The solenoid would require electronics. While the geneva drive only needs a synchronous gear motor on ac power.
     
  7. djsfantasi

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    Apr 11, 2010
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  8. inwo

    Well-Known Member

    Nov 7, 2013
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    So are you thinking to rotate 1/12 of a rotation then off, at 5 minute intervals?

    Direct drive with the correct motor?
     
  9. THE_RB

    AAC Fanatic!

    Feb 11, 2008
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    I built a stepper motor clock, using the Linistepper kit which is a stepper motor driver that can give 3600 steps/rev from a 200 step/rev motor;

    [​IMG]

    http://www.piclist.com/techref/io/stepper/linistep/LiniClock/index.htm

    Because the Linistepper contains a PIC micro on the PCB, you can program it to give very accurate timekeeping AND turn the clock hand in any way you like. (Of course that requires the ability to program a PIC.) :)
     
  10. Alec_t

    AAC Fanatic!

    Sep 17, 2013
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    Yes. A 60-steps-per-rev stepper would make life simple. Alas, the common 48-step or 200-step motors would call for quite a bit of electronics or a micro to get 30 degree increments.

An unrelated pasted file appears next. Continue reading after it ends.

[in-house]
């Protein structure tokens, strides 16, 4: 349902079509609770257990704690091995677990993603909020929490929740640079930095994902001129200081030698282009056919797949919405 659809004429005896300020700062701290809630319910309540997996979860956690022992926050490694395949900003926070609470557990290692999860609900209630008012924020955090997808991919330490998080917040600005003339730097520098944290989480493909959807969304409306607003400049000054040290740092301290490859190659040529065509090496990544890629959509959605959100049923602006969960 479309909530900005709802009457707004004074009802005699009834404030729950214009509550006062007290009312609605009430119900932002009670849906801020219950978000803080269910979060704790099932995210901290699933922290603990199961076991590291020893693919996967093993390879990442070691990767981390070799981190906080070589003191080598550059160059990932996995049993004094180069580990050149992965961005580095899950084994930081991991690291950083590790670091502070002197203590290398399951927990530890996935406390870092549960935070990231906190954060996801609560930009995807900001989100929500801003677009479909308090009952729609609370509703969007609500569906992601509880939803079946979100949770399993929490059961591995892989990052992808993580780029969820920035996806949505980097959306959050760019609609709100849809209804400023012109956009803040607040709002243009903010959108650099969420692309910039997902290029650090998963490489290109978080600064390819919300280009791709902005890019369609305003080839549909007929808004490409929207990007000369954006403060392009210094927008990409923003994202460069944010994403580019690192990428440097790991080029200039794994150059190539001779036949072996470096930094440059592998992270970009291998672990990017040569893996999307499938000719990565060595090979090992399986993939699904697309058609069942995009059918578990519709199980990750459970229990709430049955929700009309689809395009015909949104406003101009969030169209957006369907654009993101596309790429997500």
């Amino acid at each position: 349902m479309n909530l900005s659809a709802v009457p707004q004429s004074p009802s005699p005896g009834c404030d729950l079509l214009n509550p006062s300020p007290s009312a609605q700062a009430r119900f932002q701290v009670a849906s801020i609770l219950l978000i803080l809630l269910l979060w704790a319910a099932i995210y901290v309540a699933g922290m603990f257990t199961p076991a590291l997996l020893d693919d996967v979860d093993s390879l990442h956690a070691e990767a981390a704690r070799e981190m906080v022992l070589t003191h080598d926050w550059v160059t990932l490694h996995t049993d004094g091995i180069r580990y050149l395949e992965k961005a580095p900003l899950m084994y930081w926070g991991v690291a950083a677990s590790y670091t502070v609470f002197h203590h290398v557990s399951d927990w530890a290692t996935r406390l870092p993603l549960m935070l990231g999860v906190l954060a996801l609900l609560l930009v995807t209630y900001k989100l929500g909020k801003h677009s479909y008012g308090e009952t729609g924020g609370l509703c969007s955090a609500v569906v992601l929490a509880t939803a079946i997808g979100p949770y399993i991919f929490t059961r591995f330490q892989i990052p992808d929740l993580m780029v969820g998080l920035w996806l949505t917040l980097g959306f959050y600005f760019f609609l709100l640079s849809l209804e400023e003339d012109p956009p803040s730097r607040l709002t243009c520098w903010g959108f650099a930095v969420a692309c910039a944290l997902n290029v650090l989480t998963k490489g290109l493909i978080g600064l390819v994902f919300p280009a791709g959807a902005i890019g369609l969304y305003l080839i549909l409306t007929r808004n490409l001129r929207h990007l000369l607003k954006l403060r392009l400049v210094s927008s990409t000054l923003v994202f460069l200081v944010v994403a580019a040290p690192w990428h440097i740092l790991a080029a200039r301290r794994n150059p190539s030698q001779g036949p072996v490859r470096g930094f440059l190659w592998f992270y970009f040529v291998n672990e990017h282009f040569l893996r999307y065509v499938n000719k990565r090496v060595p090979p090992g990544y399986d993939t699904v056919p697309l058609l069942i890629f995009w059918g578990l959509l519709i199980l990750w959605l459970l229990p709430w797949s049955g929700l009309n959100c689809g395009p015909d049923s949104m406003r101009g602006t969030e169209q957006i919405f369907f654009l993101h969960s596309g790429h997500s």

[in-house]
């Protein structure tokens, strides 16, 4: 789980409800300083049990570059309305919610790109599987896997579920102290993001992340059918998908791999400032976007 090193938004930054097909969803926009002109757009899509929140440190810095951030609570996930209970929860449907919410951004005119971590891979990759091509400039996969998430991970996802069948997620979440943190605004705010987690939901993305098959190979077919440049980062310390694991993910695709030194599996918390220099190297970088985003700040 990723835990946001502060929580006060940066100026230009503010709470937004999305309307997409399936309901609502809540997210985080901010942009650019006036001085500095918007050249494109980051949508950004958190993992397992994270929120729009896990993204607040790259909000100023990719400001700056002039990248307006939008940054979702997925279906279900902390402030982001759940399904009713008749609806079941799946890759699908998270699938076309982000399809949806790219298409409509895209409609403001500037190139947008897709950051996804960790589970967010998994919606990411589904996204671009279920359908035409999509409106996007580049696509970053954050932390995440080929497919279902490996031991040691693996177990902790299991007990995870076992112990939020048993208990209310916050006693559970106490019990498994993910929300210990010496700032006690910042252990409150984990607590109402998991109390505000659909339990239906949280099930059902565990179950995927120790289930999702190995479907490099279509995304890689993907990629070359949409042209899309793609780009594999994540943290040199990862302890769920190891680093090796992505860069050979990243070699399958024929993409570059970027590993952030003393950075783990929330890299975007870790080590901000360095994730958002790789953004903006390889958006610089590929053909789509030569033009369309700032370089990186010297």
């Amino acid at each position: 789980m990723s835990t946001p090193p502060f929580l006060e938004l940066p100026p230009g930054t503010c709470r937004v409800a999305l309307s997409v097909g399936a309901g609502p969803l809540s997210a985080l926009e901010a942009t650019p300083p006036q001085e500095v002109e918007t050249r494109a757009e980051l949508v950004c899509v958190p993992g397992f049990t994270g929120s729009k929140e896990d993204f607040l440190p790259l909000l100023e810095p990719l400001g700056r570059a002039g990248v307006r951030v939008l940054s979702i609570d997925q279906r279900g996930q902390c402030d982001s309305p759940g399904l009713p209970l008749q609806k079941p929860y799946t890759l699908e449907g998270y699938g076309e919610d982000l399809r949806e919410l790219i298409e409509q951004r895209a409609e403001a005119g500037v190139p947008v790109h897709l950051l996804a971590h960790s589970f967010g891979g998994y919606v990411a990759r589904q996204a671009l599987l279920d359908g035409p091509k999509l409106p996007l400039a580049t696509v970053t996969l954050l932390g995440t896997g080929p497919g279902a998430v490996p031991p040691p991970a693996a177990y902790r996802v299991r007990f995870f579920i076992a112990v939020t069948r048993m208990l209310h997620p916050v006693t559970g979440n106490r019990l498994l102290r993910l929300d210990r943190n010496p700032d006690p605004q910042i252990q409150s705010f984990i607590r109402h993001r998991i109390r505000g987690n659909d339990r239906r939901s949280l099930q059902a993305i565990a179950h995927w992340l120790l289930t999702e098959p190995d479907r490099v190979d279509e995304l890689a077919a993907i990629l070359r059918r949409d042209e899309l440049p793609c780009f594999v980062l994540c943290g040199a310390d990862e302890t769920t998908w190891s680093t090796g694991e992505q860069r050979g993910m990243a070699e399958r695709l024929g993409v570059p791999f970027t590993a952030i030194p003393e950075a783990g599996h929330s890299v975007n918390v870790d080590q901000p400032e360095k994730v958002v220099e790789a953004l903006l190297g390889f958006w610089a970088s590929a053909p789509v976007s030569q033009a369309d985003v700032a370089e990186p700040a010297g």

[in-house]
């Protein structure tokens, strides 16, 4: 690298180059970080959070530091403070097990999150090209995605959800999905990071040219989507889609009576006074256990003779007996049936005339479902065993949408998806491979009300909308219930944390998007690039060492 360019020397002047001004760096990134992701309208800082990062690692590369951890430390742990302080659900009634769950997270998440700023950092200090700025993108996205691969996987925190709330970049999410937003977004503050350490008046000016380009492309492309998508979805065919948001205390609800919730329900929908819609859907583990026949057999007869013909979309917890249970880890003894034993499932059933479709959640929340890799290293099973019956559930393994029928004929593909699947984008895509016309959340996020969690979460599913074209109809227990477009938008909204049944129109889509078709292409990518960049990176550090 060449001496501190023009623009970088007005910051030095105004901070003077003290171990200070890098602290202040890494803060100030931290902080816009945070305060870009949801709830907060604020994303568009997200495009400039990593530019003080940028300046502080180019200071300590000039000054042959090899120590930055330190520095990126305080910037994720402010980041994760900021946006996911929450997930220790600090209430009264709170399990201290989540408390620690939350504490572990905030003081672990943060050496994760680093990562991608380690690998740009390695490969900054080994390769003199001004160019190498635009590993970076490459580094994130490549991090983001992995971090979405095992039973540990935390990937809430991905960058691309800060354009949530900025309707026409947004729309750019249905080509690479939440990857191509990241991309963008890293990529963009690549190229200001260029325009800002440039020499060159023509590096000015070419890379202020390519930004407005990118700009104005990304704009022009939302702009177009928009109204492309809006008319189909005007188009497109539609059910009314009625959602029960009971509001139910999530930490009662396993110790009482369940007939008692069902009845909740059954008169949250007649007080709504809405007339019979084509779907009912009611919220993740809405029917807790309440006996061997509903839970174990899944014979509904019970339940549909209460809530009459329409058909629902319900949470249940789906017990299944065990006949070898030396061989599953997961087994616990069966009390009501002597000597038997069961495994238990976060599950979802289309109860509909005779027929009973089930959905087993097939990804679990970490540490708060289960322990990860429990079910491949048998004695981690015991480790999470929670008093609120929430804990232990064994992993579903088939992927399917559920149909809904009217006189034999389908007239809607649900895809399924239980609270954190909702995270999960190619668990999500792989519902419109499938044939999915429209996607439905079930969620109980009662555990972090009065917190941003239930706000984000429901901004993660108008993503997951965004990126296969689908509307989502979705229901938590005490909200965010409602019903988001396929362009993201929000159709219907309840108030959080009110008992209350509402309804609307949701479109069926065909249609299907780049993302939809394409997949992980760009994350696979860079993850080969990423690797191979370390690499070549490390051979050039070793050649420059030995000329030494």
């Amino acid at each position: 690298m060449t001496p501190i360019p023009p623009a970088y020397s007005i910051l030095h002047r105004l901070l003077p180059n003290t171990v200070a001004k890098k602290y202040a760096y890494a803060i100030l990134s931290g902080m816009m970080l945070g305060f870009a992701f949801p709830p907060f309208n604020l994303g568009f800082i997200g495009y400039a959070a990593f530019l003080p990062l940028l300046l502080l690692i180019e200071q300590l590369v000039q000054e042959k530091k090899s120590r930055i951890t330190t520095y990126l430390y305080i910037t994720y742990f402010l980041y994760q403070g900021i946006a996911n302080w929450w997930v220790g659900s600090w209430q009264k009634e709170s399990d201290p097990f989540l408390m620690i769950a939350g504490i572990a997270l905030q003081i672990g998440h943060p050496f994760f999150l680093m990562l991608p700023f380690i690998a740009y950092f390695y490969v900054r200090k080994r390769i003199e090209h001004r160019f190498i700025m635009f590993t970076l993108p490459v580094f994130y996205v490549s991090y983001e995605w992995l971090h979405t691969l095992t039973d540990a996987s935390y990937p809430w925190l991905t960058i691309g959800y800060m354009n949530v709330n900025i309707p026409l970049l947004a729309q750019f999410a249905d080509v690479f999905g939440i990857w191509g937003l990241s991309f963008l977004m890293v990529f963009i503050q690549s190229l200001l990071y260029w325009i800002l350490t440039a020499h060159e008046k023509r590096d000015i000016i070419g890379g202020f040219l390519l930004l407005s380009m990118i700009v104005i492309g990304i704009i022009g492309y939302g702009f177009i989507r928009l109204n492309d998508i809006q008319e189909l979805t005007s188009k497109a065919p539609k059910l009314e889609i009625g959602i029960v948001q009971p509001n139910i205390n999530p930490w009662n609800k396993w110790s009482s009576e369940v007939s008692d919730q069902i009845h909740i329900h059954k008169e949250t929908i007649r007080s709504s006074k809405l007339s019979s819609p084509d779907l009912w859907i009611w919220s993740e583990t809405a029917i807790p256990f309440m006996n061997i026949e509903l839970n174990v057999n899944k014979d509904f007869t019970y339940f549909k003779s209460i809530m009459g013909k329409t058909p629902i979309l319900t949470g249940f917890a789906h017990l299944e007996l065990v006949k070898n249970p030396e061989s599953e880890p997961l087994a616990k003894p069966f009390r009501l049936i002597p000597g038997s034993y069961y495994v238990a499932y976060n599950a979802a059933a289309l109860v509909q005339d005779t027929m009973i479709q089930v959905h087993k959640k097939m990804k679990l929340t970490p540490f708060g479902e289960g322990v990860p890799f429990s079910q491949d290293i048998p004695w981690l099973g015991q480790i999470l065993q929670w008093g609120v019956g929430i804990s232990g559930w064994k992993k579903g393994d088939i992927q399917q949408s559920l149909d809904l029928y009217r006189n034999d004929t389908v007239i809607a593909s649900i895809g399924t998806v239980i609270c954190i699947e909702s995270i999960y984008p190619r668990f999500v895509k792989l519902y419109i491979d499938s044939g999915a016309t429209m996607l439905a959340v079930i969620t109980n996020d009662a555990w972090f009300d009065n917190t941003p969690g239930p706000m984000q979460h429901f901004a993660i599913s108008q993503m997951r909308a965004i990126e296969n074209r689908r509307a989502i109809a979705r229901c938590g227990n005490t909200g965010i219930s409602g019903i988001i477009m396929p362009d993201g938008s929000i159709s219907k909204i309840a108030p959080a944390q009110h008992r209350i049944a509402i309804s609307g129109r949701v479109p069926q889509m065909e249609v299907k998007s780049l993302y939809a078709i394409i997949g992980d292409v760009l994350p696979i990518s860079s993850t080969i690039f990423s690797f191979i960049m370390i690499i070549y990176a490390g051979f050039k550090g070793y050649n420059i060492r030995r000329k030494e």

A highly-geared DC model motor, with an angle-encoder on the output shaft, is arguably the next simplest solution.

    Cheapest solution of all, using no external electronics, would be to use two standard quartz clock mechanisms from the dollar store; one for the minutes disc and the other for the hours disc.
     
  11. THE_RB

    AAC Fanatic!

    Feb 11, 2008
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    Sorry to correct but 360' divided by 30' is twelve positions, a common 48 step stepper can be run at full-step 48 steps/rev or half-step 96 steps/rev, and in both cases divide equally by 12. :)

    Re 200 step/rev motors; the Linistepper kit can drive a 200 step motor in these microstepping modes;
    200
    400
    1200
    3600
    (note the last two can also be equally divided by 12).

    Normal IC microstepping drivers are limited to these modes;
    200
    400
    800
    1600
    3200
    (note that none can be divided by 12).
    :)
     
  12. Alec_t

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    Sep 17, 2013
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    I don't mind being corrected. My bad; I was confusing the hours and minutes angle increments. Yes, a 48-stepper will do nicely for the hours dial (30 degree steps). The problem would arise in getting 60 steps per rev if (albeit unlikely) the OP wanted 1-minute resolution rather than 5-min on the mins dial.
     
  13. John P

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    Oct 14, 2008
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    As it happens, a while ago there was a thread here on a very similar topic, where someone wanted to make a second hand for a clock (60 steps per revolution) using a 48-step motor. I demonstrated that it could be done, and made a video of the device in action:
    http://www.youtube.com/watch?v=EGwNYo69y2o

    Those skilled in the art will recognize the reason why the motor makes a whining sound on 4 steps out of every 5, but then is silent during the 5th step.
     
  14. Alec_t

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    Sep 17, 2013
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    Nice. Even nicer with a 60-step motor to do the job :).